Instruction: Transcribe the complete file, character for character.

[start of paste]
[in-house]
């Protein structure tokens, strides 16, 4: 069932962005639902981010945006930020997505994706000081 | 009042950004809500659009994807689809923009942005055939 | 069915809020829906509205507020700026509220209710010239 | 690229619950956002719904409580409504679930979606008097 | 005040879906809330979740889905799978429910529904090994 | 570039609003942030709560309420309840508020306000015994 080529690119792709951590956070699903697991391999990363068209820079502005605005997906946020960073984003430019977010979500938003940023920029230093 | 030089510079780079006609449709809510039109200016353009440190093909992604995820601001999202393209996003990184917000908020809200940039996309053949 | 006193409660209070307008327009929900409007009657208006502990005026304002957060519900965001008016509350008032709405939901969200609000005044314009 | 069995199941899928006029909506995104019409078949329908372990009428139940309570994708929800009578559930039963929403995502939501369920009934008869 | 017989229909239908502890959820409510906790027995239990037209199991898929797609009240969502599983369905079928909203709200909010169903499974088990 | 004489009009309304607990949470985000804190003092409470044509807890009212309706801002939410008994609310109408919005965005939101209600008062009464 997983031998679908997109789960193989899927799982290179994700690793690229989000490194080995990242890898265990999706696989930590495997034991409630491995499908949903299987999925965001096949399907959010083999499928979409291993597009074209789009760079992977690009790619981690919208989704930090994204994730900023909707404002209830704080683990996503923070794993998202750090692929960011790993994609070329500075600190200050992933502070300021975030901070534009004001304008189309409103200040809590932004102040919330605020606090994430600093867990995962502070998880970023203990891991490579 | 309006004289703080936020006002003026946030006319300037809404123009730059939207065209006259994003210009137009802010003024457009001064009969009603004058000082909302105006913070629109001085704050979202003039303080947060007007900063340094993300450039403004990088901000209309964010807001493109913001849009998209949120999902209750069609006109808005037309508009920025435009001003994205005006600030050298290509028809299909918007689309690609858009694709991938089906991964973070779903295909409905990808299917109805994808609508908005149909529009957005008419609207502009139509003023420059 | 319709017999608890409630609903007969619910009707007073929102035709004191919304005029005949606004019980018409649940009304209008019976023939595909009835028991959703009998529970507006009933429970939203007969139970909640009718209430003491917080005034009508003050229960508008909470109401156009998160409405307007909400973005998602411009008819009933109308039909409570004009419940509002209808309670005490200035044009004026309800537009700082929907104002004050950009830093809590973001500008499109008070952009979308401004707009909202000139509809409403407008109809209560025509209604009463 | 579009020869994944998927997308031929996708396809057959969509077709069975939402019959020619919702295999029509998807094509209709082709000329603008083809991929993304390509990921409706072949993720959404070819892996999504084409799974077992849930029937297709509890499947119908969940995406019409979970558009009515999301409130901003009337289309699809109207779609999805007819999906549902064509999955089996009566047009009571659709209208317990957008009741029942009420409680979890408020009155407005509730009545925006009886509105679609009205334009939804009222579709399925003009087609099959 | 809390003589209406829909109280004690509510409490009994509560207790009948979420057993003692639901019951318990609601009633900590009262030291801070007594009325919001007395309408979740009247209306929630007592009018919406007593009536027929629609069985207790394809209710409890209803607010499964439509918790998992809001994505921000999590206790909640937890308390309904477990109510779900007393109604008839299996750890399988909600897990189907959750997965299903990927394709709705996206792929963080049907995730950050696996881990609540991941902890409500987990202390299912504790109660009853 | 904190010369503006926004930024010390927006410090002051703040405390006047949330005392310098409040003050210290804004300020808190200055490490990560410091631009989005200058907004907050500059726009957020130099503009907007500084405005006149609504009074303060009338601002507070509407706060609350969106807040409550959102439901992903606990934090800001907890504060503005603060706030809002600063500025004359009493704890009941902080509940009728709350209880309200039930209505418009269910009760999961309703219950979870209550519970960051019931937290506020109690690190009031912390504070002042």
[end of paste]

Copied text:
[in-house]
């Protein structure tokens, strides 16, 4: 069932962005639902981010945006930020997505994706000081 | 009042950004809500659009994807689809923009942005055939 | 069915809020829906509205507020700026509220209710010239 | 690229619950956002719904409580409504679930979606008097 | 005040879906809330979740889905799978429910529904090994 | 570039609003942030709560309420309840508020306000015994 080529690119792709951590956070699903697991391999990363068209820079502005605005997906946020960073984003430019977010979500938003940023920029230093 | 030089510079780079006609449709809510039109200016353009440190093909992604995820601001999202393209996003990184917000908020809200940039996309053949 | 006193409660209070307008327009929900409007009657208006502990005026304002957060519900965001008016509350008032709405939901969200609000005044314009 | 069995199941899928006029909506995104019409078949329908372990009428139940309570994708929800009578559930039963929403995502939501369920009934008869 | 017989229909239908502890959820409510906790027995239990037209199991898929797609009240969502599983369905079928909203709200909010169903499974088990 | 004489009009309304607990949470985000804190003092409470044509807890009212309706801002939410008994609310109408919005965005939101209600008062009464 997983031998679908997109789960193989899927799982290179994700690793690229989000490194080995990242890898265990999706696989930590495997034991409630491995499908949903299987999925965001096949399907959010083999499928979409291993597009074209789009760079992977690009790619981690919208989704930090994204994730900023909707404002209830704080683990996503923070794993998202750090692929960011790993994609070329500075600190200050992933502070300021975030901070534009004001304008189309409103200040809590932004102040919330605020606090994430600093867990995962502070998880970023203990891991490579 | 309006004289703080936020006002003026946030006319300037809404123009730059939207065209006259994003210009137009802010003024457009001064009969009603004058000082909302105006913070629109001085704050979202003039303080947060007007900063340094993300450039403004990088901000209309964010807001493109913001849009998209949120999902209750069609006109808005037309508009920025435009001003994205005006600030050298290509028809299909918007689309690609858009694709991938089906991964973070779903295909409905990808299917109805994808609508908005149909529009957005008419609207502009139509003023420059 | 319709017999608890409630609903007969619910009707007073929102035709004191919304005029005949606004019980018409649940009304209008019976023939595909009835028991959703009998529970507006009933429970939203007969139970909640009718209430003491917080005034009508003050229960508008909470109401156009998160409405307007909400973005998602411009008819009933109308039909409570004009419940509002209808309670005490200035044009004026309800537009700082929907104002004050950009830093809590973001500008499109008070952009979308401004707009909202000139509809409403407008109809209560025509209604009463 | 579009020869994944998927997308031929996708396809057959969509077709069975939402019959020619919702295999029509998807094509209709082709000329603008083809991929993304390509990921409706072949993720959404070819892996999504084409799974077992849930029937297709509890499947119908969940995406019409979970558009009515999301409130901003009337289309699809109207779609999805007819999906549902064509999955089996009566047009009571659709209208317990957008009741029942009420409680979890408020009155407005509730009545925006009886509105679609009205334009939804009222579709399925003009087609099959 | 809390003589209406829909109280004690509510409490009994509560207790009948979420057993003692639901019951318990609601009633900590009262030291801070007594009325919001007395309408979740009247209306929630007592009018919406007593009536027929629609069985207790394809209710409890209803607010499964439509918790998992809001994505921000999590206790909640937890308390309904477990109510779900007393109604008839299996750890399988909600897990189907959750997965299903990927394709709705996206792929963080049907995730950050696996881990609540991941902890409500987990202390299912504790109660009853 | 904190010369503006926004930024010390927006410090002051703040405390006047949330005392310098409040003050210290804004300020808190200055490490990560410091631009989005200058907004907050500059726009957020130099503009907007500084405005006149609504009074303060009338601002507070509407706060609350969106807040409550959102439901992903606990934090800001907890504060503005603060706030809002600063500025004359009493704890009941902080509940009728709350209880309200039930209505418009269910009760999961309703219950979870209550519970960051019931937290506020109690690190009031912390504070002042």